These and other objects of the present invention are attained by providing an amusement device comprising a generally spherically shaped hollow shell structure having an interior sufficiently large to accommodate a human being and including means permitting a human being to enter said shell structure, and means for supporting said shell structure for rotation in any direction.
According to a disclosed, preferred embodiment of the invention the means permitting a human being to enter the shell structure includes a hatch opening in the shell structure and a hatch cover for closing the opening. The means for supporting the shell structure for rotation in any direction includes a plurality of casters upon which the shell structure is supported. The casters are connected to a support frame of the device which surrounds the shell structure. A safety ring is provided in close spaced relationship about the shell structure to support the shell structure in the event one of the casters enters the hatch opening when the hatch cover is removed. The safety ring is connected to the support frame of the device.
While rocking or rotational movement of the device may be effected by the user shifting his weight, according to an additional feature of the invention a drive motor means is provided for rotating the shell structure. The drive motor means includes a multi-directional friction drive wheel which engages the outer surface of the shell structure. Means are provided for remotely controlling the drive motor means from within the shell structure.
As a further feature of the invention a stop is provided for selectively preventing rotation of the shell structure. The stop includes a rod which is connected to the support frame of the device for movement between a retracted position and an extended position. An opening is provided in the shell structure for receiving the end of the rod when the rod is in the extended position thereby preventing rotation of the shell structure so that a user may safely enter and leave the spherical shell structure.
These and other objects, features and advantages of the present invention will become more apparent from the following description when taken in connection with the accompanying drawings which show, for purposes of illustration only, one embodiment in accordance with the present invention.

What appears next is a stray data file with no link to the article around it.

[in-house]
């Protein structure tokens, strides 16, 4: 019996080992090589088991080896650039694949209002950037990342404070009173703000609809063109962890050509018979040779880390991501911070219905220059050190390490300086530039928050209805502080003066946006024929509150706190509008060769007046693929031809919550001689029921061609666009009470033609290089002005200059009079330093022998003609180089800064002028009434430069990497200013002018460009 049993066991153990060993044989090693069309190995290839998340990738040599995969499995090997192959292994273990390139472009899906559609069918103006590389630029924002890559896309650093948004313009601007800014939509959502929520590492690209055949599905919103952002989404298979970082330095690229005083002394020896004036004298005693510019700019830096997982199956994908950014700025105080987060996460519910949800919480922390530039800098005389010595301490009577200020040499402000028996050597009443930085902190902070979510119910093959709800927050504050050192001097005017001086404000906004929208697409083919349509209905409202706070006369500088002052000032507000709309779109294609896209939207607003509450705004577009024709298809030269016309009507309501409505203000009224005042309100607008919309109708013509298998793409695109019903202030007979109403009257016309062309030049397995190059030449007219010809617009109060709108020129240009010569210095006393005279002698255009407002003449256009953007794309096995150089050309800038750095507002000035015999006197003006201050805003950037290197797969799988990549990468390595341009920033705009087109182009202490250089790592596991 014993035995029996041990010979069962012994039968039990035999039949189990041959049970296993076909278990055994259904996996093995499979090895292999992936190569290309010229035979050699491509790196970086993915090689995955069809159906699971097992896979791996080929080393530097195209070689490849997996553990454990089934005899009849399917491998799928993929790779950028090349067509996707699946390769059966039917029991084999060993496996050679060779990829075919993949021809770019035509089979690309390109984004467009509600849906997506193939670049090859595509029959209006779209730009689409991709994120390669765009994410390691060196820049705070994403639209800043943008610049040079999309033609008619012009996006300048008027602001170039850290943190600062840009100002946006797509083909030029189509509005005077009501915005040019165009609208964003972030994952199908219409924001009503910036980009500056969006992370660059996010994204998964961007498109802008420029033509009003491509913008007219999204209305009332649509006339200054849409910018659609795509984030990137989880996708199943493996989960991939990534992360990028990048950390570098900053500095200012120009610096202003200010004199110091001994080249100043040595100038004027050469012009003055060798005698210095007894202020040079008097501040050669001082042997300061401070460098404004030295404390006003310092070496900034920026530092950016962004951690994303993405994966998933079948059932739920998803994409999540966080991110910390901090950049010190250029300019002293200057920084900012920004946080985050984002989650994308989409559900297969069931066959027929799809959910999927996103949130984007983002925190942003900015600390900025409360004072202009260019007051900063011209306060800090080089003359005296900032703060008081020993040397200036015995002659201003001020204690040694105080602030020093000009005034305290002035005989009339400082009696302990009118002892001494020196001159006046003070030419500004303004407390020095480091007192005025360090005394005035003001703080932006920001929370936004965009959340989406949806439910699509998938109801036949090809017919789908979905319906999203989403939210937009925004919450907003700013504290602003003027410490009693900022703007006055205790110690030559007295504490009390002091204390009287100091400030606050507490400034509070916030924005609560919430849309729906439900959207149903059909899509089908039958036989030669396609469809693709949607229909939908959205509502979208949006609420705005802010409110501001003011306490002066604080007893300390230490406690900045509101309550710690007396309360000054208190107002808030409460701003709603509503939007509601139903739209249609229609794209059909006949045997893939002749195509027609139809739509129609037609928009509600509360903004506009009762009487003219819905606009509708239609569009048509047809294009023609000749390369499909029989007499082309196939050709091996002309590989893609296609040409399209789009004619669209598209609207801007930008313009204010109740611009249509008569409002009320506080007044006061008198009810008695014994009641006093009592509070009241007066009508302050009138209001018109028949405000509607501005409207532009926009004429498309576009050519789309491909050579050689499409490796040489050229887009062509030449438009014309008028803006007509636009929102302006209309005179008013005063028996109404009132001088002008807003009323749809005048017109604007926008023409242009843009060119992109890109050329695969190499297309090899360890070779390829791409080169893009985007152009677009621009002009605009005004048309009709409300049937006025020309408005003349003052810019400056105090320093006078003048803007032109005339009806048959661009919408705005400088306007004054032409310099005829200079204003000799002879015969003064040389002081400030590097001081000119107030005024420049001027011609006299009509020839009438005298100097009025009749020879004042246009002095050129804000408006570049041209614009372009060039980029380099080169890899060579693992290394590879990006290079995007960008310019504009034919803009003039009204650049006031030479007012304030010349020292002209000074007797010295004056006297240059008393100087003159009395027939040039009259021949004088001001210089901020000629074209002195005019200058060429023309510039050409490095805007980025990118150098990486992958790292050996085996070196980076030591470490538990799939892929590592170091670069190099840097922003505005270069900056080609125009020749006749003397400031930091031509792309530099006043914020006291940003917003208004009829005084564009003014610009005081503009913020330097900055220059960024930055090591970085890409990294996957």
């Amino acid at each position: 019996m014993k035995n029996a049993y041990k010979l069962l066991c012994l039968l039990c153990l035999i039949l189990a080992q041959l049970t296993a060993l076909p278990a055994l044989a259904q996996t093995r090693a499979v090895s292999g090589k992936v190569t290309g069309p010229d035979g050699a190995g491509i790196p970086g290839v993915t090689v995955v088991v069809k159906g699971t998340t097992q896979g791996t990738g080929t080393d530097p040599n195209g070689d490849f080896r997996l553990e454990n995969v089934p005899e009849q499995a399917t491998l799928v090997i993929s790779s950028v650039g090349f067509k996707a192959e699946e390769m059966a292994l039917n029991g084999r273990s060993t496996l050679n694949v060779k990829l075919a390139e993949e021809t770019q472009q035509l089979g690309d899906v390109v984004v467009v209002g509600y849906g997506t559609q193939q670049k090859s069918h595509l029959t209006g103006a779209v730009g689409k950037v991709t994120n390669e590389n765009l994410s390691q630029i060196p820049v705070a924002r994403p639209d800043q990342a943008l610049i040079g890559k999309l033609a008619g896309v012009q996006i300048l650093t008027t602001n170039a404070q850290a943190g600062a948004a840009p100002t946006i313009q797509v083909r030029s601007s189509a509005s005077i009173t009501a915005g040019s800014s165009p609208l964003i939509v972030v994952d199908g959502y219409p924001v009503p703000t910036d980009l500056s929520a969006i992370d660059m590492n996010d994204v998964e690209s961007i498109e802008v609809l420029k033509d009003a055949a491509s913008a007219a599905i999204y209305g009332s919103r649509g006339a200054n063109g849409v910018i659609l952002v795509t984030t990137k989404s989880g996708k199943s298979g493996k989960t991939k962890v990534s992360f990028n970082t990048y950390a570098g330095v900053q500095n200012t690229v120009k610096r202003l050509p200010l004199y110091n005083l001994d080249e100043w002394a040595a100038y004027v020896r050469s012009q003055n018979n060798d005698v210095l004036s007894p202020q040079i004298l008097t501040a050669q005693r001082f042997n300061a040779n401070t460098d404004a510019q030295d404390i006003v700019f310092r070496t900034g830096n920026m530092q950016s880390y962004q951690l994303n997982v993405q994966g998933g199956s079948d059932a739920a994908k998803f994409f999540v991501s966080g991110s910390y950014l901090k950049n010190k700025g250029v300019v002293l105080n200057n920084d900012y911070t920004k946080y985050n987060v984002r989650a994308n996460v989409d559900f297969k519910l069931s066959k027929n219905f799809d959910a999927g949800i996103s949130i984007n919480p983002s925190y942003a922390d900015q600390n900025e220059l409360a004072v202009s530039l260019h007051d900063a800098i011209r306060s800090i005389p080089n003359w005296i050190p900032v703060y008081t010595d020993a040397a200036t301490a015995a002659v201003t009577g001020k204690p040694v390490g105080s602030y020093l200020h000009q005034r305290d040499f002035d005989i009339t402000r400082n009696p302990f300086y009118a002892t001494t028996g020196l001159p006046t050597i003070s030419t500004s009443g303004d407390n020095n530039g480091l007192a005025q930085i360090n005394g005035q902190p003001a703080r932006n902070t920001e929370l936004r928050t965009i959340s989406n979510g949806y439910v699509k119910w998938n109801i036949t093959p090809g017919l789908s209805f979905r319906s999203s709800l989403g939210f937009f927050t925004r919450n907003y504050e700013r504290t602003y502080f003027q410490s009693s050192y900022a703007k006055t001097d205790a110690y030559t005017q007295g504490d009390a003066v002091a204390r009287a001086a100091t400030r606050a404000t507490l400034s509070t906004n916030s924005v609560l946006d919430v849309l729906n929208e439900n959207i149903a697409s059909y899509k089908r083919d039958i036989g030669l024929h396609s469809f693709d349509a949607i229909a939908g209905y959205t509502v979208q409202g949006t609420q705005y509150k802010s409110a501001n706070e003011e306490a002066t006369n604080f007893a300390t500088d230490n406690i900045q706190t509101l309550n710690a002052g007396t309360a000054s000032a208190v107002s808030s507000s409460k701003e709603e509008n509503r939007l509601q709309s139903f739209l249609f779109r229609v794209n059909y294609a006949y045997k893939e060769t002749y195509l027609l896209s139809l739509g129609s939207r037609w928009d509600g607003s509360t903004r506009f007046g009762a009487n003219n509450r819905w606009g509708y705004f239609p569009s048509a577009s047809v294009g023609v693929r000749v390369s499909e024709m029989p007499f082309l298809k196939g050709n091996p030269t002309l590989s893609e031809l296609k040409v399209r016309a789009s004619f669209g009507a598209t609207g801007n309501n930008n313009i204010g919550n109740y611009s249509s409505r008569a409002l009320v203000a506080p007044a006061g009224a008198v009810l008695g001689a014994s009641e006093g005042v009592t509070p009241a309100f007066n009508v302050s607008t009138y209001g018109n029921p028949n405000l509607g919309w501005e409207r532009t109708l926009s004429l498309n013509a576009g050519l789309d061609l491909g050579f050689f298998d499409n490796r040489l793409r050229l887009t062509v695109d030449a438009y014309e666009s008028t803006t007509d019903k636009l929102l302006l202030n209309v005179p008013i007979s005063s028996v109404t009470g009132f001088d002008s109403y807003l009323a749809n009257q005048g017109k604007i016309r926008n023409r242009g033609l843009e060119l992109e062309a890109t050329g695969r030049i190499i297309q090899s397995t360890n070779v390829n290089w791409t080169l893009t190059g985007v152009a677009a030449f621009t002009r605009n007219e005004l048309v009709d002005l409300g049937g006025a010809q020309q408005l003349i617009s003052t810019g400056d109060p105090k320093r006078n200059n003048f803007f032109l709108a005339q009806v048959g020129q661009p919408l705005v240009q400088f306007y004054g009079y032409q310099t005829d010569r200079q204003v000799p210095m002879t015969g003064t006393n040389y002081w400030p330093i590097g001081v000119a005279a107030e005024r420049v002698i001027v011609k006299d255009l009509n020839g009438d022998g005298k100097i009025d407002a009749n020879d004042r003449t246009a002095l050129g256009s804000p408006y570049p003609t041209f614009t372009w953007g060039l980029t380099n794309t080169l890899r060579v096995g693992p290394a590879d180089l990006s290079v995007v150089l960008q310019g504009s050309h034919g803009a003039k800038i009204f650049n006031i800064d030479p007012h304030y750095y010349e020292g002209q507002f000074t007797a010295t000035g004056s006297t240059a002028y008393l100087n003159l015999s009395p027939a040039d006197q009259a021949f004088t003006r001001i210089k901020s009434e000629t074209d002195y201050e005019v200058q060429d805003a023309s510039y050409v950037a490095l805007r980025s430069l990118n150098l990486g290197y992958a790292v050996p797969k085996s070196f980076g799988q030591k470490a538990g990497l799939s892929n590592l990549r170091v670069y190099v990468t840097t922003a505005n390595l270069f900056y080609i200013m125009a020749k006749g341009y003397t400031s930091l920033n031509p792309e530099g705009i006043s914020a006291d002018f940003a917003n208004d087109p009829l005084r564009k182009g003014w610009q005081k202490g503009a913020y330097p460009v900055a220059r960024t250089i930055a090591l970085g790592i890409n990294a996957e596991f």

FIG. 1 is a an elevational view from the side of an amusement device according to the invention;
FIG. 2 is a side view, partially cut away of a caster for supporting the spherically shaped hollow shell structure of the invention;
FIG. 3 is an elevational view, partially cut away, taken in the direction of arrow 3 in FIG. 2 and illustrating the connection between the caster and the support frame of the device;
FIG. 4 is a front elevational view of the sherical shaped hollow shell structure of the invention;
FIG. 5 is a perspective view of the hatch cover, partially cut away, for the spherically shaped hollow shell structure of the invention;
FIG. 6 is a cross-sectional view of the spherically shaped hollow shell structure around the hatch opening with the hatch cover removed;
FIG. 7 is a cross-sectional view of the spherically shaped hollow shell structure taken along the line 7--7 in FIG. 4;
FIG. 8 is a partial cross-sectional view of the spherically shaped hollow shell structure of the invention at the joint of the two hemispheres thereof;
FIG. 9 is a cross-sectional view of the spherically shaped hollow shell structure taken along the line 9--9 of FIG. 4 and illustrating a joint at the point of a window in the capsule;
FIG. 10 is an elevational view of a portion of the device of the invention illustrating a stopping mechanism for stopping the rotational movement of the spherically shaped hollow shell structure;
FIG. 11 is a top view of the amusement device of the invention;
FIG. 12 is a side view, partially cut away, of the amusement device of the invention schematically illustrating a motorized remote-control multi-directional friction drive wheel for the shell structure; and
FIG. 13 is a cross-sectional view taken along the line 13--13 of FIG. 12 and further illustrating the motorized remote-control multi-directional friction drive wheel of the invention.